About This Method: Following Bon Appetit’s method, you lower eggs into a large saucepan of boiling water, then adjust the heat to maintain a gentle boil for 10 minutes for an “ever-so-soft center to the yolk” (aka the jammy egg). The eggs then go briefly into an ice water bath before they’re peeled.
Total Time: 22 minutes
The eggs were quite easy to peel, and the shelled eggs looked lovely, with no nicks or gouges. The whites cooked to a firm yet tender texture, and the yolks did indeed have that famous, deliciously jammy yolk — which I love for salads and snacking but might not be ideal for deviled eggs, where a drier yolk works better. (They mention that for completely firm yolks, you can just cook an additional minute.)
My Takeaways: This was the quickest method of all and one I would definitely use again. I loved the texture of these eggs, but maintaining that gentle boil requires constant supervision at the stove.
About This Method: America’s Test Kitchen claims that with this method, you can have “eggs so easy to peel that the shells practically fall off.” You start by boiling one inch of water in a large saucepan, then lowering in a steamer basket containing the eggs. You cover the pan, reduce the heat to medium-low, and steam for 13 minutes. Then you place the eggs in an ice water bath in a food storage container for 15 minutes. And this method contains its own peeling instructions: You then drain out half the water, close the lid, and shake the container vigorously 40 times before peeling the eggs.
Total Time: 38 minutes
Between the steaming and those slightly odd (and very specific) instructions about shaking the container, the eggs were, as advertised, extremely easy to peel. With almost every egg, I was able to remove a perfect whole, intact spiral of shell. This was beyond satisfying. As for the texture, the whites were pleasantly firm and so were the yolks — somehow both crumbly and moist.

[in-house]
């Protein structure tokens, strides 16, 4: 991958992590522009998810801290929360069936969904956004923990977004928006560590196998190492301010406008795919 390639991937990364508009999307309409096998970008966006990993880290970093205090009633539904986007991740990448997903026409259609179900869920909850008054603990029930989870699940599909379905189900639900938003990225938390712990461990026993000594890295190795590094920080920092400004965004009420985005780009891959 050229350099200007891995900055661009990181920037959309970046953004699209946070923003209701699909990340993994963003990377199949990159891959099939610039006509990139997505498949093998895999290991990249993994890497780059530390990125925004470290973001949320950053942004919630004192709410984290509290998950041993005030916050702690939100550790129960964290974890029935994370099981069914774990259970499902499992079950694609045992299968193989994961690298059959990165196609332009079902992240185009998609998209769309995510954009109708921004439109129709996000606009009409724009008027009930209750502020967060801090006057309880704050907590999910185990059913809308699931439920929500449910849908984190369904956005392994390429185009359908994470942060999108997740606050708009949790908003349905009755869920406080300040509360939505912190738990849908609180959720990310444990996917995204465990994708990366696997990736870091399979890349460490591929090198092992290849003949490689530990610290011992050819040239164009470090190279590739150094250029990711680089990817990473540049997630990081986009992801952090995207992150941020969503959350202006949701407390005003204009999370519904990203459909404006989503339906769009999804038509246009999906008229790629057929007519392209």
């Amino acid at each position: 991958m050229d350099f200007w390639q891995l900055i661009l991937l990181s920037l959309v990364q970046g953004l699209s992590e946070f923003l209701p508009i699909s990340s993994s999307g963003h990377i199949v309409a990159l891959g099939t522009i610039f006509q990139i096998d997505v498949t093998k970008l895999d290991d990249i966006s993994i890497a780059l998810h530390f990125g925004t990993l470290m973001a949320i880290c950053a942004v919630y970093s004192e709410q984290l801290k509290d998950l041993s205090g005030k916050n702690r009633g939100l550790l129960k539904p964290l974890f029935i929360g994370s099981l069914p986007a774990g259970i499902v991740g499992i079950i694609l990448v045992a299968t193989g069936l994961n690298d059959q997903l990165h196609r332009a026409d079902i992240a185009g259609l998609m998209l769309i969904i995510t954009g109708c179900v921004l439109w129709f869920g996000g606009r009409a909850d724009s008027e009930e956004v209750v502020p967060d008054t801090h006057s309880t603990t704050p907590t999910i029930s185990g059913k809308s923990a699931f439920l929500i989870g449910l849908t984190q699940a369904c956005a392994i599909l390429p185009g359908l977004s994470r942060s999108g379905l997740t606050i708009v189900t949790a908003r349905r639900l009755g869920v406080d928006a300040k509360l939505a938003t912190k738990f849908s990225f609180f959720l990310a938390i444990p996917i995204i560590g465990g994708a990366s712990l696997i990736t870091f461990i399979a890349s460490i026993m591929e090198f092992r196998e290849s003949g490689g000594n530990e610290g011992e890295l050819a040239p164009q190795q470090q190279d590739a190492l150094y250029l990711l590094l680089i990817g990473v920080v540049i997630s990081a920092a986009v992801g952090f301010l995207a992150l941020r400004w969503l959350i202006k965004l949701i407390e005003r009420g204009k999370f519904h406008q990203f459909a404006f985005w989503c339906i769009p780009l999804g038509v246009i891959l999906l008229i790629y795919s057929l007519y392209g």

My Takeaways: I would absolutely use this method again and again — especially for deviled eggs, where I want both ease of peeling and a crumbly, easy-to-remove yolk.
Method: Boil Then Simmer
About This Method: In this Food Lab–tested approach from J. Kenji López-Alt, you bring a large pot (about three quarts) of water to a boil, lower in up to six eggs (I used six), boil for 30 seconds, and then cover, reduce the heat to low, and simmer for 11 minutes. The eggs then go into an ice water bath for 15 minutes before peeling. The claim is that starting the eggs in hot water helps prevent the whites from sticking to the shell, thus making peeling easier.
Total Time: 35 minutes
The eggs were definitely easy to peel. Starting at the fat end, I was able to pick away at the shell and by the time I got to the “nose” of each egg, the shell typically came off in one big, rounded piece. The yolks were firm and very slightly jammy. And the whites — oh my, the whites — were so tender that their texture was almost indistinguishable from the yolks.
My Takeaways: I was a little dubious about using 3 quarts of water for just 6 eggs, but López-Alt explains that this volume ensures that the timing and temperature are spot-on. And I’ll tell you, the texture of those eggs was just fantastic, so I’ll do this again and again. I might not use this for a big tray of deviled eggs (because I’d need to do multiple batches), but for any time that I want to spotlight the egg on its own, this will be my go-to method.